Before you begin, be sure to invest in the proper safety equipment necessary for most water sports. In addition, finding an appropriate training program that will help you improve your core strength, upper body strength and endurance, aerobic conditioning, flexibility and balance will allow you to enjoy the sport of kayaking for many years.
 
-Paddle Bum
 
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Stay Dry and Fish Longer

If you still think waders are just rubber overalls . . . it is time to change your thinking.

Wader technology has come a long way since the days of heavy, rubber outfits that sprung leaks and trapped moisture. Sure, tradition latex waders are still available and fine if you want something very inexpensive, plan on spending only a couple hours fishing and don’t mind patching leaks.

But, for anglers looking to spend more time fishing than drying out and making repairs, there is an alternative. Outerwear manufacturers are going high tech with new fabrics.

Frogg Toggs® has a line of wade-wear using DriPoreÔ technology. DriPore makes Frogg Togg waders 100% waterproof, 100% windproof and breathable. The patented process uses three layers of polypropylene material with pores that are 20,000 times smaller than a droplet of water.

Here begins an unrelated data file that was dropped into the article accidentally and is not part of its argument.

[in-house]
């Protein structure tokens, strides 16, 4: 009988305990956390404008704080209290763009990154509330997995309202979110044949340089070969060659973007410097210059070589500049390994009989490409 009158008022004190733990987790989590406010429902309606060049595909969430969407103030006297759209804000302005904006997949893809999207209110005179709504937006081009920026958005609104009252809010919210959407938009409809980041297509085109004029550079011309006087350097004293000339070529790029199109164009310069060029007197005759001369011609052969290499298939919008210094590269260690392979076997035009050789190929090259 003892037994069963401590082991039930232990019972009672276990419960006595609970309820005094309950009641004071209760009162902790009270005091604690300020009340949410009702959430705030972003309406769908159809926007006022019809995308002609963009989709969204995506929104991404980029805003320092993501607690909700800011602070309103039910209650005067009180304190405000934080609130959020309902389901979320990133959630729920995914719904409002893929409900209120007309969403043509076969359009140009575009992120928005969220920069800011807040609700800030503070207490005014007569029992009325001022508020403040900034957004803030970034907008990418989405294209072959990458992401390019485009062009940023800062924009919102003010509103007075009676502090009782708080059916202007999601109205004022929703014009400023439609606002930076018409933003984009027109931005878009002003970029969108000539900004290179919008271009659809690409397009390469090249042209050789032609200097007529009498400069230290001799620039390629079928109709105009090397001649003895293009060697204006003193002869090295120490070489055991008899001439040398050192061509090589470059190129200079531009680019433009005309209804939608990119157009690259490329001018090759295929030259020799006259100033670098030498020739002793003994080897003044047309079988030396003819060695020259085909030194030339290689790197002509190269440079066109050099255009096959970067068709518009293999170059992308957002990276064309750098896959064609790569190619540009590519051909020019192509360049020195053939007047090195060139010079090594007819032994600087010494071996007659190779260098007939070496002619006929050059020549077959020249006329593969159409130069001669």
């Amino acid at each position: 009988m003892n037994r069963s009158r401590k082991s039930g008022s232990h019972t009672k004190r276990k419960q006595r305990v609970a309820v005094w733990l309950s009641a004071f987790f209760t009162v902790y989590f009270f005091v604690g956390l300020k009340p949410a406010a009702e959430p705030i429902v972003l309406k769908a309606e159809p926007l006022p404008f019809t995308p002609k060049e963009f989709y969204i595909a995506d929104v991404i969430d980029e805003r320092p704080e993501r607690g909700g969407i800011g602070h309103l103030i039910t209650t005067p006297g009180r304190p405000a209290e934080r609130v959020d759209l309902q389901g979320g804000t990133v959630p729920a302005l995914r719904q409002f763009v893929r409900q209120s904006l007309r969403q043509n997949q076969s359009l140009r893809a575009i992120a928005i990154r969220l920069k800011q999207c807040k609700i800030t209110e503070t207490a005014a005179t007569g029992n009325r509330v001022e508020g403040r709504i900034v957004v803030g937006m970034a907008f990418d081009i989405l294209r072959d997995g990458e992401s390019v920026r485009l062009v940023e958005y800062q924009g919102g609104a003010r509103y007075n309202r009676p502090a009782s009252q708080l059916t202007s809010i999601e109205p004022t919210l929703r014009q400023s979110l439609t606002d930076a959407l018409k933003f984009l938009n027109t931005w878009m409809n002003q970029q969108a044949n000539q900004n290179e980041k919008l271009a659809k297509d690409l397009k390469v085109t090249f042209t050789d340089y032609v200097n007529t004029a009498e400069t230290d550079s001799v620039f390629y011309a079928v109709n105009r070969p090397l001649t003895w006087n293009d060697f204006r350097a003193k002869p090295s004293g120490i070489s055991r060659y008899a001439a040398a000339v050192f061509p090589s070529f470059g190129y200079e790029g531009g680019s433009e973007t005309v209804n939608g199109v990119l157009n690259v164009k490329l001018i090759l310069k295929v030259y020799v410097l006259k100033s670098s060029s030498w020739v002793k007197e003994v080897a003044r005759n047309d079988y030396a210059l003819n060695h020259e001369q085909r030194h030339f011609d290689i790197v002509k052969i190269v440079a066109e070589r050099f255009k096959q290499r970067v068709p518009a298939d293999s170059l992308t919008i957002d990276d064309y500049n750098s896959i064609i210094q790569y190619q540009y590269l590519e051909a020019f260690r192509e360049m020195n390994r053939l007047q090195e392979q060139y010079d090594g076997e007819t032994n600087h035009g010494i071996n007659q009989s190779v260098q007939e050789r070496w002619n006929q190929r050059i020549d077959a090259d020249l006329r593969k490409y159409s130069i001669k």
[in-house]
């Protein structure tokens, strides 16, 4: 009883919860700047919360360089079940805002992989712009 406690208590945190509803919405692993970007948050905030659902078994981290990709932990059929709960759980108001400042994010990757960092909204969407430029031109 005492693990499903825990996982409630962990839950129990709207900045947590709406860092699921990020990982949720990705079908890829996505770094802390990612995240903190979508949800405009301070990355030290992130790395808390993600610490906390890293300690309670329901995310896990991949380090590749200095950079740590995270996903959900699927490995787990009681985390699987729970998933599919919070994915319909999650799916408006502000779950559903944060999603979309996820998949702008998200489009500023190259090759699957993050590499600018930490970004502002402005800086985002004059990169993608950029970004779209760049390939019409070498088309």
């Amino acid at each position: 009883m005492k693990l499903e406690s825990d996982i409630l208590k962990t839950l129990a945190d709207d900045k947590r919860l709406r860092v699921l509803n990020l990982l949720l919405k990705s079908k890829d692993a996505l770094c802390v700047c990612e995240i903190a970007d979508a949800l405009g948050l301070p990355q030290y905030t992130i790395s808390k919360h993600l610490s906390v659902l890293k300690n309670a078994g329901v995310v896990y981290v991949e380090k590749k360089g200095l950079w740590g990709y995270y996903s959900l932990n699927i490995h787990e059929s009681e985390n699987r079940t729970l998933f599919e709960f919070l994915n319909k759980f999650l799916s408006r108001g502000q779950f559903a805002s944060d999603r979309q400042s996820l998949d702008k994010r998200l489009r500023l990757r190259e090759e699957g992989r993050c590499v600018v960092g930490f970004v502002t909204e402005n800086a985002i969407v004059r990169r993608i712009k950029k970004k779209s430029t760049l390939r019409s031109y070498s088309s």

Frogg Toggs also feature a seaming process that eliminates needle holes. Put this technology together and you have waders that prevent water from getting in while allowing body moisture to escape to keep you cool and comfortable.  Frogg Toggs wade-wear goes one step further by wrapping the DriPoreÔ in an ultra-tough, nylon microfiber outer shell for added durability and comfort.

Fabric is just one part of making the right choice of waders.  Standing just off-shore requires different wading gear than if you prefer standing in deeper water with a rocky bottom. Think about how you use waders and you will be more satisfied with your gear.

-Hook, Line & Sinker

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Don’t Let the Big One Get Away

You don’t have to talk about “the one that got away” after your next fishing trip. Today’s fishing gear makes it easier than ever to reel in that trophy bass.

Gone are the days of trolling along the shore, hoping to find the best fishing hole. Today’s fish finders guide you right to the perfect location. Anglers can find just the right model to meet any budget. Even basic models like the Humminbird® Fishin’ Buddy® provide sonar data and water temps. More sophisticated models from Humminbird and Lowrance® have full color displays showing water temperature, depths, shore contours, GPS and more. Fish finders like these are stand alone units that can be added to your current equipment.